Baseball in Wartime

Baseball's Greatest Sacrifice


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Those Who Died That Others Might Be Free

 

World War II Hero of the Minor Leagues 

 

Stanford Wolfson

 

Date and Place of Birth: February 23, 1922 University City, Missouri
Date and Place of Death: November 5, 1944 Kaiserslautern, Germany
Baseball Experience: Minor League
Position: Outfield, Infield and Pitcher
Rank: Second Lieutenant
Military Unit: 335th Bomb Squadron, 95th Bomb Group USAAF
Area Served: European Theater of Operations

 

Stanford G Wolfson was born on February 23, 1922 in University City, Missouri. He played baseball at the University of Illinois and signed with the Springfield Cardinals of the Western Association in 1940. Wolfson, who played almost every position on the pro diamond, was with the Cooleemee Cards of the North Carolina State League and the Johnson City Cardinals of the Appalachian League in 1941. The following season, his last in pro ball, he was with the Union City Greyhounds of the Kitty League and back with Johnson City.

 

Wolfson entered military service on October 15, 1942. He served with the USAAF and trained as a bomber pilot. Attached to the 335th Bomb Squadron of the 95th Bomb Group, Second Lieutenant Wolfson was stationed at Horham Airfield in Suffolk, England.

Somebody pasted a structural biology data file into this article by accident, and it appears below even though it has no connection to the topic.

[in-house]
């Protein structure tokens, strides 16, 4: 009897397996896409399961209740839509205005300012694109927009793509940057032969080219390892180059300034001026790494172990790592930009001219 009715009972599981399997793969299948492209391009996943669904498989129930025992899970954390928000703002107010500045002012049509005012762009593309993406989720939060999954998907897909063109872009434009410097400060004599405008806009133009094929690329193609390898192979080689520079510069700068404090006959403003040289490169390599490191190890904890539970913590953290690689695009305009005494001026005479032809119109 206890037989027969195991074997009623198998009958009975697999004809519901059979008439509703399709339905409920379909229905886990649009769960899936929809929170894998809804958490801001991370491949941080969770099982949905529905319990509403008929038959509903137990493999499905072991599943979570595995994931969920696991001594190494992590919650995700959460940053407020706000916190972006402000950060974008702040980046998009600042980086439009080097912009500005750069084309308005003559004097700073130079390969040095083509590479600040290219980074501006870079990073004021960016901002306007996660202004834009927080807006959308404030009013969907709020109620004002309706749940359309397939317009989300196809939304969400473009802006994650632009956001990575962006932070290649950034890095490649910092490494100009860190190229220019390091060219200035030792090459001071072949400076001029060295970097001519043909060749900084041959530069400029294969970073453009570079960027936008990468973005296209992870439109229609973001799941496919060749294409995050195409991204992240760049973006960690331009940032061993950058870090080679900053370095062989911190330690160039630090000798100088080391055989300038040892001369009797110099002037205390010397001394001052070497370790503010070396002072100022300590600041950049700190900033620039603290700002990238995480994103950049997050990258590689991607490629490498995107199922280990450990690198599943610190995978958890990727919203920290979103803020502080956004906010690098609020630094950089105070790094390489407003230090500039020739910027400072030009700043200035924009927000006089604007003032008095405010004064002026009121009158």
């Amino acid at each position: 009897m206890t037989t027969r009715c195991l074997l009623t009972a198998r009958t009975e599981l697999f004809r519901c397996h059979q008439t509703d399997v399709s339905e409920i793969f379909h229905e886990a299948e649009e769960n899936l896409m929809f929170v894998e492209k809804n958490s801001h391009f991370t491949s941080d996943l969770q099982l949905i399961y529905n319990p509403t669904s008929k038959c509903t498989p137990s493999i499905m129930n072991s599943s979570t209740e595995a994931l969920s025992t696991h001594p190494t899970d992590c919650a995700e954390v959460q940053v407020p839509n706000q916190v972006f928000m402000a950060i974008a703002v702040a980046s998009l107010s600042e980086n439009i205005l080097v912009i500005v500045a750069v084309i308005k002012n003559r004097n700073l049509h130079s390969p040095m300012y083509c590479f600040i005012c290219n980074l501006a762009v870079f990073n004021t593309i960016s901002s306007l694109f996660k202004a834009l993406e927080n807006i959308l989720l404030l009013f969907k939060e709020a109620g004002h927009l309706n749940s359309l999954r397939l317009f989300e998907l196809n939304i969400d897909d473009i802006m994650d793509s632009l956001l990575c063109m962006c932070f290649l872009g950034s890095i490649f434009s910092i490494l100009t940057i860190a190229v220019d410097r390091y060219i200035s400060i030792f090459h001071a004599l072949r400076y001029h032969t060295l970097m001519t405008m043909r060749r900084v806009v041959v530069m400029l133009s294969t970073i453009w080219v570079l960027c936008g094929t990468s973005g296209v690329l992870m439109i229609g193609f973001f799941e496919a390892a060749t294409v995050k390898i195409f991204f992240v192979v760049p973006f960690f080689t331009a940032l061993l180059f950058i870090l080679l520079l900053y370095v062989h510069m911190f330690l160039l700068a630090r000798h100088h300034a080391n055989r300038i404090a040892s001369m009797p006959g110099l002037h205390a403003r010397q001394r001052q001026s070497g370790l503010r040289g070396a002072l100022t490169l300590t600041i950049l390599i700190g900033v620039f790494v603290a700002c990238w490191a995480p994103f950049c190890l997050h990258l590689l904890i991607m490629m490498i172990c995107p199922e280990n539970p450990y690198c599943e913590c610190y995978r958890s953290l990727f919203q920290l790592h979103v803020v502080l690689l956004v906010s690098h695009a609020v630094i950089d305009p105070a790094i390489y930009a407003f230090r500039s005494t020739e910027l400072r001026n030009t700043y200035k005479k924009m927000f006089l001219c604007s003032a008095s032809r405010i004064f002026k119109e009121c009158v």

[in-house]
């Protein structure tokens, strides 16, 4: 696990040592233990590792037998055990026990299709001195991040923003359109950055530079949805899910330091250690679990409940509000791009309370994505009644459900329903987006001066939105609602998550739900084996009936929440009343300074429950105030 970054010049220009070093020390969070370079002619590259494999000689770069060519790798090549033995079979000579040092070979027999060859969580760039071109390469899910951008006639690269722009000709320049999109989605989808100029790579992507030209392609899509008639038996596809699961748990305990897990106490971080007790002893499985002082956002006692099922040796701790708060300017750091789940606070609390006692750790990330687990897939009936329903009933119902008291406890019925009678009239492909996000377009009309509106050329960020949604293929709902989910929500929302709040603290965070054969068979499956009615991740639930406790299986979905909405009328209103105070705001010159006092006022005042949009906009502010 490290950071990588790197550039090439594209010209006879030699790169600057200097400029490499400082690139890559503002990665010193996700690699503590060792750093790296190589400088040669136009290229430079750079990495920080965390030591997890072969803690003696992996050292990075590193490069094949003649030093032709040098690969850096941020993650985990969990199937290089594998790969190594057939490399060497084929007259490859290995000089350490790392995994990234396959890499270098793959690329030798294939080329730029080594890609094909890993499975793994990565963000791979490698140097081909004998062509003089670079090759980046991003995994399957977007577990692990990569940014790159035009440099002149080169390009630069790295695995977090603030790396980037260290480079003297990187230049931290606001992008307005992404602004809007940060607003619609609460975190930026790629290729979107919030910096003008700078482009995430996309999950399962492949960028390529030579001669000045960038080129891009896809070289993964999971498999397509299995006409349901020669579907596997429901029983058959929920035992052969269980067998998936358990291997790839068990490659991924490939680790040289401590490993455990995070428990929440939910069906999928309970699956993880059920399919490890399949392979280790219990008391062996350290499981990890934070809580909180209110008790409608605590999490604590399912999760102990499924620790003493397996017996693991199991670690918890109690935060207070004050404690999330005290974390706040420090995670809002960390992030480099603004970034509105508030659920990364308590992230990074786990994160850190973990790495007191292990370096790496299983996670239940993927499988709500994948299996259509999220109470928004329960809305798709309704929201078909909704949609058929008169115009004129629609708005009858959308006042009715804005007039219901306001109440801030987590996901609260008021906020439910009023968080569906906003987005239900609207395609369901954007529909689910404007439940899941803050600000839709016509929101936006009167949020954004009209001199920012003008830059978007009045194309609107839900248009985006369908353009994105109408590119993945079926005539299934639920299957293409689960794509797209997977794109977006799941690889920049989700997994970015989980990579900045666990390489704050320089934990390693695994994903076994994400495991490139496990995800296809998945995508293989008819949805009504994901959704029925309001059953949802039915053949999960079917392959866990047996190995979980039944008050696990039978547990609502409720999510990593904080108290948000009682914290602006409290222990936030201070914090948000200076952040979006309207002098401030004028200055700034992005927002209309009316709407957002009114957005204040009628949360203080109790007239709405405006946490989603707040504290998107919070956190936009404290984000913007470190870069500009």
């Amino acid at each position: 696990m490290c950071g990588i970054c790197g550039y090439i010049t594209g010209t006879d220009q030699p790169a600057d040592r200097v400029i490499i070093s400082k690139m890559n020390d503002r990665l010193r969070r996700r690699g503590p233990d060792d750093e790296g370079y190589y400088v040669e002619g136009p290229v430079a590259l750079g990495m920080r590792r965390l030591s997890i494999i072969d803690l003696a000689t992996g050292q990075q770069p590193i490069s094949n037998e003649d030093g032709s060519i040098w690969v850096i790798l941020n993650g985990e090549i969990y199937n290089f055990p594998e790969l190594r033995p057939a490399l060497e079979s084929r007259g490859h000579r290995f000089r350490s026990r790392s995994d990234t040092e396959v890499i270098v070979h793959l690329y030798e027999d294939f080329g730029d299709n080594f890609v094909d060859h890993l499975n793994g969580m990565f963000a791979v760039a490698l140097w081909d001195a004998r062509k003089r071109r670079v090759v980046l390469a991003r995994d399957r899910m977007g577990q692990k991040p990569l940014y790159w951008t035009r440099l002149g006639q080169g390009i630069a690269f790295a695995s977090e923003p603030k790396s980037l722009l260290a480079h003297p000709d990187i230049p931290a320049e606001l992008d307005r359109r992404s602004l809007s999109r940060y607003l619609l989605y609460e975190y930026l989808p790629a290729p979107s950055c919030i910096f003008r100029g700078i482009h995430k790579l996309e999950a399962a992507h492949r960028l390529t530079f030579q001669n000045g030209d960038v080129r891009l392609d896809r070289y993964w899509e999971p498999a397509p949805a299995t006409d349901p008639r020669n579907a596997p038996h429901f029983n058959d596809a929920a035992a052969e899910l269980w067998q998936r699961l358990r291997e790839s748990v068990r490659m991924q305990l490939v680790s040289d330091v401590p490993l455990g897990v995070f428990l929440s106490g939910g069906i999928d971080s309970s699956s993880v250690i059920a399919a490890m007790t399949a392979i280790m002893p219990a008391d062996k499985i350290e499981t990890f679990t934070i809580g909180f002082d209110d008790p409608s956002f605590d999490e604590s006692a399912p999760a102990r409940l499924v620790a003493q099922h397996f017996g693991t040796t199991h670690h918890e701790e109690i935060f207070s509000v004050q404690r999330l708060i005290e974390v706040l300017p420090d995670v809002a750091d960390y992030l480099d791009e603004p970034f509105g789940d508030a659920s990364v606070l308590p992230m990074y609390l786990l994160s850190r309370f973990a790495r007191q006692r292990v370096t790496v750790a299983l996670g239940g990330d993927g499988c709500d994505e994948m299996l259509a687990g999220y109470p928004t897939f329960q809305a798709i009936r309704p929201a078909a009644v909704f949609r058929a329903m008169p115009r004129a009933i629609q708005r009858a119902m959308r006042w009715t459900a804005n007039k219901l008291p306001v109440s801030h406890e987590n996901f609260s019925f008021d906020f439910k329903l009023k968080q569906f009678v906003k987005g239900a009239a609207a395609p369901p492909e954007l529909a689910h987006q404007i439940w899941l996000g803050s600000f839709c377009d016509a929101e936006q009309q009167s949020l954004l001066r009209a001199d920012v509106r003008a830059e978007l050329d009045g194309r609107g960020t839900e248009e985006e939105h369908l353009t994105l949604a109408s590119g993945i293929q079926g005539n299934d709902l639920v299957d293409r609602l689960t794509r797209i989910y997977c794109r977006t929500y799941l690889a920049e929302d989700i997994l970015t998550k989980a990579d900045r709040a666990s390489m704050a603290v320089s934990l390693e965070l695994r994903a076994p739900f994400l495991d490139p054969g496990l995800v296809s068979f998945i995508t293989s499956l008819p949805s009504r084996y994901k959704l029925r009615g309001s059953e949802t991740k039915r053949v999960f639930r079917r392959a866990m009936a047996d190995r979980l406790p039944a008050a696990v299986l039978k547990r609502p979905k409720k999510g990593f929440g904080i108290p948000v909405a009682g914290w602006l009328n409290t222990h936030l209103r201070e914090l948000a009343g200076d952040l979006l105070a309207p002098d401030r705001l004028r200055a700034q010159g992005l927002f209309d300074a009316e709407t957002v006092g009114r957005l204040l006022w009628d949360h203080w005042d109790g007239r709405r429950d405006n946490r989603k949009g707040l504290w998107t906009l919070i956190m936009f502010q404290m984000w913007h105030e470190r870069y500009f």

Wolfson completed 18 missions flying Boeing B-17 Flying Fortresses. On November 5, 1944, he was co-pilot on a mission to Ludwigshafen, Germany. The bomber was heavily damaged by flak over the target area and orders to bail out were given by the pilot.

 

This B-17 (42-107204), was flown on Lt. Wolfson's third mission on October 5, 1944
 
This is the B-17 (43-38814) Lt. Wolfson was flying the day he bailed out over Germany
(thanks to Helynn Schufletowski, proud daughter of Gerald Hoefert, 336th SQ 95th BG, and
lead researcher for 95th BG)

 

Wolfson landed in a wooded area about 12 kilometers southwest of Kaiserslautern. He was taken prisoner by members of the local police, who turned the young airman over to a group of German soldiers. Shortly thereafter, Second Lieutenant Wolfson was shot dead by his captors.

 

Stanford Wolfson, just 22 years old, was buried at the Kaiserslautern cemetery. He was awarded the Distinguished Flying Cross, Air Medal and Purple Heart.Minor League Baseball

 

Added November 6, 2006. Updated March 24, 2009.

 

Copyright © 2009 Gary Bedingfield (Baseball in Wartime). All Rights Reserved.